A Eulogy for the Stars: R.I.P. Layne & Left Eye

-Photos and Article by Krusty


Layne Staley, ca. 1991

The rock and roll industry has suffered a lot of losses in the last year and a half. In March of 2001, American punk pioneer Joey Ramone died of Lymphatic cancer; it wasn't many months later that we lost Beatle George Harrison to cancer. April and May brought two more tragedies, when both Layne Staley of Alice in Chains and Left Eye of TLC were found dead.


Joey Ramone, ca. 1990

Layne Staley had a voice like a broken down angel, and lent it to both Alice in Chains, the oft-forgotten dark side of grunge, and to Mad Season, a grunge supergroup that featured members of Screaming Trees, Pearl Jam, and Soundgarden, until his addiction to heroin made singing no longer a viable option. Staley droned submissively and with some reconciliation about heroin, addiction, and death in a way that seemed to prophesy his own death. On April 19th, he was found two weeks dead in his Seattle apartment, with only drug paraphernalia to tell the story of the artist's last days to police, fans, friends, and family. The circumstances of Staley's death have left those who cared to wonder how his death could have gone unnoticed for so long: where were his friends? His family? The groupies beating down his door? In the absence of any substantive answers, the press steps up to speculate: such is the fate of the addict, who alienates family and friends, be it through betrayal or sprurning for new friends with similar problems.

Staley's death raises a question that we hope we will never have to deal with: how will we handle it when a loved one, friend, lover, becomes an addict - we can no longer trust them with our belongings, our love, our time, our children? If we answer "it's their own fault" when we abandon them, we have to face the insidious fact that we're abandoning them to a disease - no less a disease than cancer any other terminal illness. How do we abide that? How do we reconcile ourselves to abandoning someone for illness? And, as Seattle Times columnist Nicole Brodeur points out, two weeks is a noteable amount of time for any of us: But Staley was famous, loved by people who had never met him. It 2000, 45% of deaths in King's County, Washington involved opiates like heroin: 105 out of 234 deaths. Just under half. As the Beatles once sang, "look at all the lonely people." What will you do when given the opportunity to try turn away an addictive substance? What will you do when an addicted friend comes to you for a place to stay? For a bit of money?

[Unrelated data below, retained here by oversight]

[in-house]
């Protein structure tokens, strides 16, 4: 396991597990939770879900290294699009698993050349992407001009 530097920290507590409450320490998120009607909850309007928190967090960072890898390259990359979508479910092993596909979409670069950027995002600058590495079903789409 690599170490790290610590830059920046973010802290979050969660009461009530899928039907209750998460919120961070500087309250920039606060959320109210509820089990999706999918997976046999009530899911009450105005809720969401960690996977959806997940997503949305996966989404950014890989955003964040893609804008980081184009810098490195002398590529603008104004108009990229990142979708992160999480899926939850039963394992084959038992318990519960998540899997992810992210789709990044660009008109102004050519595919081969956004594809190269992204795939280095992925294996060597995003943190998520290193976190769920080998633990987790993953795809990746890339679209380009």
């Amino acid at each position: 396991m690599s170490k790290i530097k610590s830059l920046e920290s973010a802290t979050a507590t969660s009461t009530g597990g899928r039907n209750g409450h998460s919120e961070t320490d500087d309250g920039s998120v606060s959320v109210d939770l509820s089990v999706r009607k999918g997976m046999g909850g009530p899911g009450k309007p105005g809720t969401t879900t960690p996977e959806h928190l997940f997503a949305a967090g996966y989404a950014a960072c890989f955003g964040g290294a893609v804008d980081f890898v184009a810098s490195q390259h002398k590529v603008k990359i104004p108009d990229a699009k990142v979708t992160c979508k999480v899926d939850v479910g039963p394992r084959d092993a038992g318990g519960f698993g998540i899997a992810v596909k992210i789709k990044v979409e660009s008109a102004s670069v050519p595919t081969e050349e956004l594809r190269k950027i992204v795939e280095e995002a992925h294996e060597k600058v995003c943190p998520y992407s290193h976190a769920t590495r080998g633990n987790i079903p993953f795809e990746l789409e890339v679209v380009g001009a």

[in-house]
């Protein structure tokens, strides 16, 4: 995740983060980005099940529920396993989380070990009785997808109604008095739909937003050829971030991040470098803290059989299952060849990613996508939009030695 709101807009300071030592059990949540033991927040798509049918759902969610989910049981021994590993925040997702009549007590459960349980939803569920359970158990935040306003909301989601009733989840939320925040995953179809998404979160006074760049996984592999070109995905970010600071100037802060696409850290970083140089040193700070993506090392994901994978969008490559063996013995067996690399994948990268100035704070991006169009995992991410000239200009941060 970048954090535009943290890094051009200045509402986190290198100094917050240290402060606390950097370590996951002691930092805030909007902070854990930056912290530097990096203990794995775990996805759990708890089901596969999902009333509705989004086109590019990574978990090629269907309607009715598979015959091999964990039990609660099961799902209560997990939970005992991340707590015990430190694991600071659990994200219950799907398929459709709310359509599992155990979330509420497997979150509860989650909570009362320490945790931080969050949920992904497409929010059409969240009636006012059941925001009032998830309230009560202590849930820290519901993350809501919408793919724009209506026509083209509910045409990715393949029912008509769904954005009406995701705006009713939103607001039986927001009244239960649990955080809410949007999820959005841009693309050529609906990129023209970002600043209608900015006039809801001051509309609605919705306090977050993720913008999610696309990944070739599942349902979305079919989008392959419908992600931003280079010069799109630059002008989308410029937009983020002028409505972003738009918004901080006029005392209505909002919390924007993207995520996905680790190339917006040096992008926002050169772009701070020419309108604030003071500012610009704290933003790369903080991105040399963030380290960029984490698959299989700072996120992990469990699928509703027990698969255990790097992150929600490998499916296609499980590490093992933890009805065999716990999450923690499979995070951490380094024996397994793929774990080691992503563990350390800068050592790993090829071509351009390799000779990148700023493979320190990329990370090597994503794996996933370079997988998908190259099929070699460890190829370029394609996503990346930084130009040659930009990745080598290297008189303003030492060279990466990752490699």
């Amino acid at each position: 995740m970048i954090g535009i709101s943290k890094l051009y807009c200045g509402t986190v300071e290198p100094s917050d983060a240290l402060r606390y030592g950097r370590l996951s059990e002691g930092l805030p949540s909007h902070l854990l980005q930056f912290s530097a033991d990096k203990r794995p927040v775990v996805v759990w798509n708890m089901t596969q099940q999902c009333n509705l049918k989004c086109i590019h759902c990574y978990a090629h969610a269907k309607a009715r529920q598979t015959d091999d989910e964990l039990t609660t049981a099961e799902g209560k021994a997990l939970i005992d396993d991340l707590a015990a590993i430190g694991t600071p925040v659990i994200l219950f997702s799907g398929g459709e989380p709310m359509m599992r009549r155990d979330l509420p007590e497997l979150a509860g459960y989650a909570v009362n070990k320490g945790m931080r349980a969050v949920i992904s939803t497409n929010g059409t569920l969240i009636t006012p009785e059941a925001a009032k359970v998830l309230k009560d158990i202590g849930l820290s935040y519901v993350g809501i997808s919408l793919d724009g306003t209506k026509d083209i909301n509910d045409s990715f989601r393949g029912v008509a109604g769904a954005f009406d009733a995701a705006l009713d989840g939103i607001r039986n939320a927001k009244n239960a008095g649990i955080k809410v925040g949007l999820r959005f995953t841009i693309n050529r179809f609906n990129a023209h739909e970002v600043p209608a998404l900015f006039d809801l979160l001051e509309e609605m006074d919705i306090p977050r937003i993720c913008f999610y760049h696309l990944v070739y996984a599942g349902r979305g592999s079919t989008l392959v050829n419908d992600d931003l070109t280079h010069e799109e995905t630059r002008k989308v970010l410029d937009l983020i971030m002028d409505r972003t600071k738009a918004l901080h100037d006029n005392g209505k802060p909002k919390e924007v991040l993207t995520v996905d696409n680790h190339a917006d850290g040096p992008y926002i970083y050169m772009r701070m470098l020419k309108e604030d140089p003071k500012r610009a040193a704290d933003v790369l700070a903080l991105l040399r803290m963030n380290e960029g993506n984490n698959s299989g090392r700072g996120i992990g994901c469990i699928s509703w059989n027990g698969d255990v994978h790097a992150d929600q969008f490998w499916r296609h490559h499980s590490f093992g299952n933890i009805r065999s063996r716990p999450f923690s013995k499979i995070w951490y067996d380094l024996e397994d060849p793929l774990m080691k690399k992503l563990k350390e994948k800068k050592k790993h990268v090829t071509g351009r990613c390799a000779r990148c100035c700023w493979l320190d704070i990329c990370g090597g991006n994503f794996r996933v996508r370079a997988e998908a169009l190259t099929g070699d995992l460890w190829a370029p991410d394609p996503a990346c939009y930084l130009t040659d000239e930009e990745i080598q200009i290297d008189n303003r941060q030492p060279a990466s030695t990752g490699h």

Lisa "Left Eye" Lopes, whose band TLC went triple platinum, died in Honduras when she lost control of her SUV when she broke the posted speed limit to pass another vehicle. 10,000 fans attended the superstar's funeral in Atlanta, as did fellow superstars Janet Jackson, Whitney Houston, and Suge Knight.

The contrasts in media coverage, circumstances, and reactions to the two musicians' deaths are striking. Staley's death got a line on the ticker at the bottom of CNN's screen; Lopes' death scrambled reporters with ENG equipment to cover her death with sleek, well-produced video news packages.

Who knows what to take out of this contrast: my own coverage of the two tragedies offers almost three times the coverage for Staley's death than it does for Lopes'. It's not that I don't care; it's just that while the rest of the country seemed to feel an investment in Lopes' life, I didn't even know she existed until CNN told me she no longer did.

There is one conclusion to be drawn from this: While we're all familiar with caricatures of rock and roll lifestyle - live fast die young, sex drugs and rock and roll, born to lose, live on the wild side, and so on ad nauseaum, recent deaths in the entertainment world suggest this caricature is no more than a myth: two cancers, one car accident…and a possible heroin overdose (a conclusion about the cause of Staley's death has not been reported - not even in the Seattle papers). That doesn't do much to support our rock and roll myth. We can think back on Tupac (murdered), on Jim Morrison (heart attack), on Hendrix (overdose), on Janis Joplin (overdose), on Kieth Moon (overdose)…but what about all the rest?

In the interest of proving Proverbs 10:27, "but the years of the wicked shall be shortened," one website offers an extensive catalog of rock and roll deaths www.av1611.org/rockdead.html. But all this website does is demonstrate how few have died from what we understand to be a rock and roll lifestyle: 42 heart attacks, 22 airplane crashes, 25 cancers…and so on.

The question remains, what is the function of this myth of deadly rock and roll recklessness? I suppose it sells records. More importantly, and more insidiously, it romanticizes the dangerous behaviors that the stars themselves aren't even living themselves. Like satanic rituals, gang war, rape, drugs, alcohol, fast cars and faster women are the stuff of rock star fantasy. And our favorite artists construct compelling narratives, and sell a death wish in the process.
Perhaps rockers should be forbidden from selling dangerous fantasies. Or perhaps kids should be forbidden from investing in them. Or maybe, just maybe, we should teach our kids to read.

 

 

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